Exit polls will be in the dog house for some time to come

The exit polls in the recently held Lok Sabha elections by comparison have gone wrong on many fronts.
Representational image
Representational image

Nearly 2 decades ago, when the Hindustan Times was first launched in Mumbai, one of the cutting edge offerings it gave city readers was opinion polls in quick time ranging from subjects like: ‘Is the Brihanmumbai Municipal Corporation (BMC) to blame for the water shortage?’ to ‘Should Bollywood stars enter politics?’

The ‘vendor’ who did the phone interviews and crunched the numbers for HT was ‘C-Voter’. As coordinators for these quick surveys, we were told C-Voter was required to contact at least a 100 respondents keeping income and cultural backgrounds in view. Later, we unofficially learnt the sample base was one-tenth the target, and much of the projections were often ‘manufactured’.

Cut to the current exit poll blowout. The sight of ‘Axis My India’ pollster Pradeep Gupta weeping copiously on camera on the ‘India Today’ channel after his 361-401 seats prediction for the NDA went awry, will not be easily forgotten.

Shaky history

For years it is known most pollsters have been skating on thin ice. This year the issue has taken a more serious turn for two reasons. First, the charge by the Opposition parties that the poll projections were ‘scripted’ and not based on ground reports. Second, and more serious is many, including Congress’ Rahul Gandhi, have alleged pollsters of being in league with stock market punters to talk up the market before counting day, and then triggering a crash that wiped Rs 30 lakh crore off the capital markets.

Exit polls have got it wrong in the past, but this time the margin of error is a scandal. Most of them including India Today-Axis My India, Chanakya and ABP-CVoter, predicted the BJP would cross its 2019 mark of 303 and touch around 330 seats on its own while the that National Democratic Alliance (NDA) would get 350-400 seats. On the other hand, they said the Congress would get 52-67 seats and the INDIA Alliance would average about 140. The truth was the NDA got 293, the BJP 240, the Congress 100, and the INDIA Alliance 238. That’s about a difference of a 100 seats in each category and they are 25 to 35 percent off the mark!

Exit polls have gone horribly wrong in the past too. For instance, while the 2004 Lok Sabha was an upset win by the Congress and allies, exit polls predicted a comfortable ‘India Shining’ victory between 240 to 275 seats for the NDA. The reality: the BJP-led Alliance won only 187 seats, while the Congress and its allies bagged 216 seats, and formed the government.

Exit polls are not popular in the US or Britain. What they do there are opinion polls. Even then, pollsters like Gallup usually get their forecasts right allowing a maximum margin of error of 4 percent.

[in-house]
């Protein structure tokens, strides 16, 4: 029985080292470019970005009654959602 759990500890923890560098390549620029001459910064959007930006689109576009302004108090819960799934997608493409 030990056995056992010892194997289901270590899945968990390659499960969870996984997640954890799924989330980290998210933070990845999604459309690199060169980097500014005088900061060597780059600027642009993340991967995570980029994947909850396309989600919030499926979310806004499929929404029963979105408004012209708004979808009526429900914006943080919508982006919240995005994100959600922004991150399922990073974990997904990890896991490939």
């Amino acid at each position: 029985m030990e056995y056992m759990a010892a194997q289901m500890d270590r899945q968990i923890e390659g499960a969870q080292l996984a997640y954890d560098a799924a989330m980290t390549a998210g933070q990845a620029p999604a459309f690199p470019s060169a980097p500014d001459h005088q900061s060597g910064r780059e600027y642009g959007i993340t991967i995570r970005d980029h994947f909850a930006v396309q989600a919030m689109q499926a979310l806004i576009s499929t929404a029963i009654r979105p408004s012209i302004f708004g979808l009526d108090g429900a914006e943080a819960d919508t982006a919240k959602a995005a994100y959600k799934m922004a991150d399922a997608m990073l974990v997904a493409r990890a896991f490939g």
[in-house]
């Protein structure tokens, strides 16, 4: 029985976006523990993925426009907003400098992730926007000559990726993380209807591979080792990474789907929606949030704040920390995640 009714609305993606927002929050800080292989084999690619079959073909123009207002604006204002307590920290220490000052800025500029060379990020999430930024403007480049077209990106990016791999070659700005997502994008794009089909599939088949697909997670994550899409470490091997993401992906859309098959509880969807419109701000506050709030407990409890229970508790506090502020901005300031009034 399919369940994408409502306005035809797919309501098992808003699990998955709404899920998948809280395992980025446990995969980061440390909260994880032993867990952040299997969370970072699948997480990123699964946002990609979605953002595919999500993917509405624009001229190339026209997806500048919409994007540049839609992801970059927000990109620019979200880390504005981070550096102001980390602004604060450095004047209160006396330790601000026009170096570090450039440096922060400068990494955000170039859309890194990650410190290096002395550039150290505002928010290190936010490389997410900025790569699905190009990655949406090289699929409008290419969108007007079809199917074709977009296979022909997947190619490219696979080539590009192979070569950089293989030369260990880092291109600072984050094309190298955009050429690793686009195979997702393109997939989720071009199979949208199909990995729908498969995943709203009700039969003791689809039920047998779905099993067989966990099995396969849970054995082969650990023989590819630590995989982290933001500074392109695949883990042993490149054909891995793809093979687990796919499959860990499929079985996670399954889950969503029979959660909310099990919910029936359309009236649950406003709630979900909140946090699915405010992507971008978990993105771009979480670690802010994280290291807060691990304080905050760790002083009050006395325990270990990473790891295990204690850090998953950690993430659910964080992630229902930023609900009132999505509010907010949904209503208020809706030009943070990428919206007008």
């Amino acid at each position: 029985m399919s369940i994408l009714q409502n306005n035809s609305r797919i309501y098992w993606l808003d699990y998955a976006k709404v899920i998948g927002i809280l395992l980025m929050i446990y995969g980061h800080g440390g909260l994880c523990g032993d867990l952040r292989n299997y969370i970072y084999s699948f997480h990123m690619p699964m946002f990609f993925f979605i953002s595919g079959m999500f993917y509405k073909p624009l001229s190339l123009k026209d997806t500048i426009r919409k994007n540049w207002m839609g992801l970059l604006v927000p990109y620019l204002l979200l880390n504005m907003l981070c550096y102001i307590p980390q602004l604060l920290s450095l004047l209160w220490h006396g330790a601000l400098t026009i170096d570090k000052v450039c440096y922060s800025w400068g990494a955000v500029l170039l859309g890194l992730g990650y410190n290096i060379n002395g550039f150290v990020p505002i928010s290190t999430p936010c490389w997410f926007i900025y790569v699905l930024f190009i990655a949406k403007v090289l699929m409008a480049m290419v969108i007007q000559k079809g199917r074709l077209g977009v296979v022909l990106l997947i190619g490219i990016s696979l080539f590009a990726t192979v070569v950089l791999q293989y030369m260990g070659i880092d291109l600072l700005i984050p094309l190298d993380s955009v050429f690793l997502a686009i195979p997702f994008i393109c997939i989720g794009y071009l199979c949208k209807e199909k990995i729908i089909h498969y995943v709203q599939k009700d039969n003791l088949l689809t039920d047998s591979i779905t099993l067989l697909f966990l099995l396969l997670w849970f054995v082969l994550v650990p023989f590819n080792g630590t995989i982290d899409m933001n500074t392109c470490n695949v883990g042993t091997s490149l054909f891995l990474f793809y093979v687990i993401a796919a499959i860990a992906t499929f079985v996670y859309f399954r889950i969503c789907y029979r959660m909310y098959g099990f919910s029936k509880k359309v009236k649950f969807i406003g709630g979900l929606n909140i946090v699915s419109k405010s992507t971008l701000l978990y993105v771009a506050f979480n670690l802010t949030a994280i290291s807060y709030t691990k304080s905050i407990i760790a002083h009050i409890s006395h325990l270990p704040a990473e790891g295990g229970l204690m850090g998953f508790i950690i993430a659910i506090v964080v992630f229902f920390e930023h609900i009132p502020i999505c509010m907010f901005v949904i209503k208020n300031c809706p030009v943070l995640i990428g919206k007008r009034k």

In the 2020 US Presidential elections, many pollsters were blamed for giving an excessive advantage to Joe Biden, but when the votes were counted the margin of difference with the forecasters was about 1%. The big poll organisations – Gallup, Reuters-Ipsos and the Quinnipiac University Poll – use a not-too-large sample size of 1,000, but the survey is scientific and respondents chosen are representative of the electorate. A maximum error of 3% is what is considered a successful forecast.

Not just a mistake?

The exit polls in the recently held Lok Sabha elections by comparison have gone wrong on many fronts. What stands out is the poor sample size, and the inability to capture the response of the silent voter. Those who vote for the opposition are usually chary about revealing their hand, and special effort has to be made to capture their preference when exiting the poll booth. One can see both investment and training lacking among most of these rag-tag pollsters.

Then there is the charge that the pollsters were working to script. Difficult to prove, since there is little solid evidence. But the suspicious uniformity of their incorrect figures is indeed intriguing. Was it a gun held to their heads or were they just sucked into dishing out figures based on the whipped up mood of an impending BJP landslide?

Again, it is difficult to prove that pollsters helped trigger a stampede on the stock market. What is known though is Home Minister Amit Shah on 13 May, reacting to a sliding stock market, advised a ‘buy’ as the market would shoot up after 4 June. The Prime Minister on 19 May repeated the advice. Along with the nudging by the two government leaders came the exit polls predicting a BJP landslide.

To the current demand for a JPC probe into the machinations of a boom on 3 June and a crash on counting day, BJP spokespersons have been at pains to point out that it was the foreign portfolio investors (FPIs) who had lost on both boom and bust days and in fact Indian retail investors had benefited. These issues can be debated, but should it be the business of poll campaigners to talk up the market?

Exit polls are in the dog house for now. To regain credibility, it will need a herculean effort. On their role in the volatile market machinations, the picture is not clear. But they certainly contributed to engineering an unnatural cycle of boom and bust which must have hurt millions.

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